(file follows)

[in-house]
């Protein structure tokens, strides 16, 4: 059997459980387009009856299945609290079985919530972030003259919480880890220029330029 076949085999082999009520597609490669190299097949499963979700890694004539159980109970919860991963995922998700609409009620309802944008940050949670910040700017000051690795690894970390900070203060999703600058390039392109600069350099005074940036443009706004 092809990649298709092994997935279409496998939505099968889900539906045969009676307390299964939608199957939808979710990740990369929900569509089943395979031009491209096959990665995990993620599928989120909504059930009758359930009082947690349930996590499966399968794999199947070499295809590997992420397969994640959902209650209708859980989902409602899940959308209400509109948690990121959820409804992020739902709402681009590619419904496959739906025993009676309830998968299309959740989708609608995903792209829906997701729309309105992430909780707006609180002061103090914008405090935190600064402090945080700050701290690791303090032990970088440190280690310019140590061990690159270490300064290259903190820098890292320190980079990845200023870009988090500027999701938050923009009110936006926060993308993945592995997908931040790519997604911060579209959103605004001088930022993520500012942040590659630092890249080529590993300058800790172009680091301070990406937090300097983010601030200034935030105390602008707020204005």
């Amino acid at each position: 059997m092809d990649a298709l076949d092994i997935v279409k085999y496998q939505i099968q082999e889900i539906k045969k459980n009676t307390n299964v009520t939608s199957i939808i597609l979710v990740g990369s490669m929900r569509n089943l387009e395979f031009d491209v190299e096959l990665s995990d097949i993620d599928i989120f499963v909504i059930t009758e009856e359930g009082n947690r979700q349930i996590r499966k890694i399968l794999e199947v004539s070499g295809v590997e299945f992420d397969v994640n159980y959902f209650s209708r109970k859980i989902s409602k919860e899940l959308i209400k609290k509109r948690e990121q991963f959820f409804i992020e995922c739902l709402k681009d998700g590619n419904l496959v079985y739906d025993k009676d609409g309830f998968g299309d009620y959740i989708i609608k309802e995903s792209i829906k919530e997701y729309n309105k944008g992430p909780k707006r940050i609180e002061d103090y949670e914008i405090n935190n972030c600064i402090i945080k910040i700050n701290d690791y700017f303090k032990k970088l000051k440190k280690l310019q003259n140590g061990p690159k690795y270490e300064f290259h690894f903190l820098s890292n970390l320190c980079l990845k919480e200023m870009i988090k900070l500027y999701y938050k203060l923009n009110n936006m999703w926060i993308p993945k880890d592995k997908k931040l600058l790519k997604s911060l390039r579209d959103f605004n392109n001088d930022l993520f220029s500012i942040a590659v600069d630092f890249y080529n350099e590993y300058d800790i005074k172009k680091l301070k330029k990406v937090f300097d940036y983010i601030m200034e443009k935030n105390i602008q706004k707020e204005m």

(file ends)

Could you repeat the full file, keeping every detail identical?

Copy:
[in-house]
């Protein structure tokens, strides 16, 4: 059997459980387009009856299945609290079985919530972030003259919480880890220029330029 076949085999082999009520597609490669190299097949499963979700890694004539159980109970919860991963995922998700609409009620309802944008940050949670910040700017000051690795690894970390900070203060999703600058390039392109600069350099005074940036443009706004 092809990649298709092994997935279409496998939505099968889900539906045969009676307390299964939608199957939808979710990740990369929900569509089943395979031009491209096959990665995990993620599928989120909504059930009758359930009082947690349930996590499966399968794999199947070499295809590997992420397969994640959902209650209708859980989902409602899940959308209400509109948690990121959820409804992020739902709402681009590619419904496959739906025993009676309830998968299309959740989708609608995903792209829906997701729309309105992430909780707006609180002061103090914008405090935190600064402090945080700050701290690791303090032990970088440190280690310019140590061990690159270490300064290259903190820098890292320190980079990845200023870009988090500027999701938050923009009110936006926060993308993945592995997908931040790519997604911060579209959103605004001088930022993520500012942040590659630092890249080529590993300058800790172009680091301070990406937090300097983010601030200034935030105390602008707020204005």
């Amino acid at each position: 059997m092809d990649a298709l076949d092994i997935v279409k085999y496998q939505i099968q082999e889900i539906k045969k459980n009676t307390n299964v009520t939608s199957i939808i597609l979710v990740g990369s490669m929900r569509n089943l387009e395979f031009d491209v190299e096959l990665s995990d097949i993620d599928i989120f499963v909504i059930t009758e009856e359930g009082n947690r979700q349930i996590r499966k890694i399968l794999e199947v004539s070499g295809v590997e299945f992420d397969v994640n159980y959902f209650s209708r109970k859980i989902s409602k919860e899940l959308i209400k609290k509109r948690e990121q991963f959820f409804i992020e995922c739902l709402k681009d998700g590619n419904l496959v079985y739906d025993k009676d609409g309830f998968g299309d009620y959740i989708i609608k309802e995903s792209i829906k919530e997701y729309n309105k944008g992430p909780k707006r940050i609180e002061d103090y949670e914008i405090n935190n972030c600064i402090i945080k910040i700050n701290d690791y700017f303090k032990k970088l000051k440190k280690l310019q003259n140590g061990p690159k690795y270490e300064f290259h690894f903190l820098s890292n970390l320190c980079l990845k919480e200023m870009i988090k900070l500027y999701y938050k203060l923009n009110n936006m999703w926060i993308p993945k880890d592995k997908k931040l600058l790519k997604s911060l390039r579209d959103f605004n392109n001088d930022l993520f220029s500012i942040a590659v600069d630092f890249y080529n350099e590993y300058d800790i005074k172009k680091l301070k330029k990406v937090f300097d940036y983010i601030m200034e443009k935030n105390i602008q706004k707020e204005m």